Archie Battersbee lawyers call for urgent reform: ‘No family should go through this’

Archie: GP says 'science can't tell us what's good or right'

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Archie was found unconscious with a ligature around his neck at his home in Essex in April. He was found in this state by his mother, who believes he was taking part in an online challenge, and failed to regain consciousness.

Doctors at the Royal London Hospital, where Archie was receiving treatment while under life-support, said he was “brain stem dead” and that he should have been disconnected from a ventilator.

Hollie Dance and Paul Battersbee, the young boy’s mother and father, argued, however, that his state was improving and that he had even gripped his mother’s hand.

They pursued a number of legal challenges but had their case rejected by the High Court, the Supreme Court and the European Court of Human Rights.

Ms Dance described the amount of time she and Archie’s family were given to file legal challenges to keep her son alive as “cruel”.

She has also expressed her sorrow over the High Court’s refusal to allow Archie to be moved to a hospice before having his life support withdrawn.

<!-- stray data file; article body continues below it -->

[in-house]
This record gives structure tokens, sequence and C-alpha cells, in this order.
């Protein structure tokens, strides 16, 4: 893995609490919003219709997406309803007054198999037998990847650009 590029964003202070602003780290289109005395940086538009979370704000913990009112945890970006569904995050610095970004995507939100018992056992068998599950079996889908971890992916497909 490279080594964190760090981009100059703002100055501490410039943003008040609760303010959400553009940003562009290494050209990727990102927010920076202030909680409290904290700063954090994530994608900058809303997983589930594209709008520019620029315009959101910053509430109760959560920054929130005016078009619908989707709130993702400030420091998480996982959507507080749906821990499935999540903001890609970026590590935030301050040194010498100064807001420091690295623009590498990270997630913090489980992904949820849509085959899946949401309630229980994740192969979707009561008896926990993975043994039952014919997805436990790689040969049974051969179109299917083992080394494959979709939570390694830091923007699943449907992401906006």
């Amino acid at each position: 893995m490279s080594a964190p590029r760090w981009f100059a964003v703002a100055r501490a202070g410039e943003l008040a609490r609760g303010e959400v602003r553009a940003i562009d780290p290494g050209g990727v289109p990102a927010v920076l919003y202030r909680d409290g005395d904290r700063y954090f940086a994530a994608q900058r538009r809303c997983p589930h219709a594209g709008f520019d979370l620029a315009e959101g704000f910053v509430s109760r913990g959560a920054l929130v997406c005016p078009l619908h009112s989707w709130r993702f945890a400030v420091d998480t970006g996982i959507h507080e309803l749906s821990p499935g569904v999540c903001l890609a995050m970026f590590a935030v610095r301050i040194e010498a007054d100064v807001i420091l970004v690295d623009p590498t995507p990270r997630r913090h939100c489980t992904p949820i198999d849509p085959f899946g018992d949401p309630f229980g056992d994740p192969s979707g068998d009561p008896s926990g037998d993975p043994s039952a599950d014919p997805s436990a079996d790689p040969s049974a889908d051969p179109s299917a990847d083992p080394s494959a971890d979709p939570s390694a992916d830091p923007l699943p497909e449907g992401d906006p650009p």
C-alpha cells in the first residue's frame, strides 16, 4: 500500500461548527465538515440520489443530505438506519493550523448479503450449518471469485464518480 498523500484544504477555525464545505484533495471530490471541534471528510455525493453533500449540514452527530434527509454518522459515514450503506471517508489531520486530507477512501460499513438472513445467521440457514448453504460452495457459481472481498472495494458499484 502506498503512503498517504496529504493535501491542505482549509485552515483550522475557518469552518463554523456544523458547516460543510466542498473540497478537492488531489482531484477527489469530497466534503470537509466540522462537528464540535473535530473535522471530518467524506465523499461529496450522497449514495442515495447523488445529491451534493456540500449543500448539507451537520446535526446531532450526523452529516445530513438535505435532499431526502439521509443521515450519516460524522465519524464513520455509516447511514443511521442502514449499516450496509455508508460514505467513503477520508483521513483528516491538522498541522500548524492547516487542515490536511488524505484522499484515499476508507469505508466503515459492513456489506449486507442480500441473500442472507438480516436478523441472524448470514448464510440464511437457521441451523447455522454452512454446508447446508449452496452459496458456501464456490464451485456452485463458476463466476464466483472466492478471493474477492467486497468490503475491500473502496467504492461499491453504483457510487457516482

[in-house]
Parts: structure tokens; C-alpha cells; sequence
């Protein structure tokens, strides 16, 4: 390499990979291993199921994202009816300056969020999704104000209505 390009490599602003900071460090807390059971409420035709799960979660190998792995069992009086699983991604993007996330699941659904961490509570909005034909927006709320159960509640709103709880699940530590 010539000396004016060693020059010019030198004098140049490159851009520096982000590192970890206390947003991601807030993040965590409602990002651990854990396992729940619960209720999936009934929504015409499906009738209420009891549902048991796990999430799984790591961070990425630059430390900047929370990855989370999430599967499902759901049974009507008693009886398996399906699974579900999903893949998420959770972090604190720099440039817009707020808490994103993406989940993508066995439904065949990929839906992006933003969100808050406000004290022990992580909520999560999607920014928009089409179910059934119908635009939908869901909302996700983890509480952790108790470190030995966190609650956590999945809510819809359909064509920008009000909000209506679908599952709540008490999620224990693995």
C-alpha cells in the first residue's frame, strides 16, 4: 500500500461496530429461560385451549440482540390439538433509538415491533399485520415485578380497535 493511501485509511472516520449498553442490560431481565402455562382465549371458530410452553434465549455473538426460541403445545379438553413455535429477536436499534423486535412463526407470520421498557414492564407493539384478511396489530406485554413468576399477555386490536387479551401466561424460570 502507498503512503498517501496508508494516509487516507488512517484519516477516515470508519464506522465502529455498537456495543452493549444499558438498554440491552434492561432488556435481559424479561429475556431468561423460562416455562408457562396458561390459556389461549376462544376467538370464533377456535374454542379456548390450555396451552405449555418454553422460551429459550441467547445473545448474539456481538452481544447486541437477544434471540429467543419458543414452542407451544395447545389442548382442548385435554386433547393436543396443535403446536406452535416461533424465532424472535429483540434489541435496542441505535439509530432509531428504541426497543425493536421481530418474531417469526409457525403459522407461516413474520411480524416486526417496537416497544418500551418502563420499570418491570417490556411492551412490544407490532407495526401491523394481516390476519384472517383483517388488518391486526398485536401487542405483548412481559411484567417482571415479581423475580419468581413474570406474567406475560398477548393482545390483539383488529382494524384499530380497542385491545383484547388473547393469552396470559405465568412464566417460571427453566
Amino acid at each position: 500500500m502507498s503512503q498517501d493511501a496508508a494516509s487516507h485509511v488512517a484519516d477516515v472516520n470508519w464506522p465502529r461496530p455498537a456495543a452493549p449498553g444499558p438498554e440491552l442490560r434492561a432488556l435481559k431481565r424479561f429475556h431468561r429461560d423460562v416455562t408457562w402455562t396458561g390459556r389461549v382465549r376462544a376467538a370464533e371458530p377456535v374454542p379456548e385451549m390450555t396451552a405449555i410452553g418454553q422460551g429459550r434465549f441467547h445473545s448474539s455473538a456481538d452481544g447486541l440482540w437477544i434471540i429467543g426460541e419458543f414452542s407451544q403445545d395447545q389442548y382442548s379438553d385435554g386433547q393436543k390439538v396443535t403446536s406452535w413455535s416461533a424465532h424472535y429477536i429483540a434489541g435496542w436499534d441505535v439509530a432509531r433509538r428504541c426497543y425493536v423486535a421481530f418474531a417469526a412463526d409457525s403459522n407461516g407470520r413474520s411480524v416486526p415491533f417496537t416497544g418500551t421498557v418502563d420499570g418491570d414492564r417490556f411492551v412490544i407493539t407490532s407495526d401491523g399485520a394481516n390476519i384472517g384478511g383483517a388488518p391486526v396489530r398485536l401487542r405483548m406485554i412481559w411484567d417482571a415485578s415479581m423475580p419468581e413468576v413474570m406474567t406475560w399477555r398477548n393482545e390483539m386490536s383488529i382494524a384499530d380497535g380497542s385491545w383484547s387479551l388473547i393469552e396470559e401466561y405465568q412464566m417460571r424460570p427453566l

After a long but unsuccessful legal battle, Archie was taken off medication at 10am on Saturday morning.

His mother said he died at 12.15 that afternoon.

The Christian Legal Centre, which represented Archie’s case, has insisted that “reform” is now needed.

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Chief Executive Andrea Williams, quoted in Sky News, said: “The events of the last few weeks raise many significant issues including questions of how death is defined, how those decisions are made and the place of the family.

“No one wants to see other families experience what they have been through.”

Ms Dance has also previously insisted the system “needs reforming dramatically”.

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Alistair Chesser, Chief Medical Officer at Barts Health NHS Trust, which oversaw Archie’s treatment, said: “Members of his family were present at [Archie’s] bedside and our thoughts and heartfelt condolences remain with them at this difficult time.

“The trust would like to thank the medical, nursing, and support staff in the paediatric intensive care department who looked after Archie following his awful accident.

“They provided high-quality care with extraordinary compassion over several months in often trying and distressing circumstances. This tragic case not only affected the family and his carers but touched the hearts of many across the country.”

The Christian Legal Centre said it would continue to support Archie’s family.

Family member Ella Rose Carter added: “There is absolutely nothing dignified about watching a family member or a child suffocate.

“We hope no family has to go through what we have been through. It’s barbaric.”

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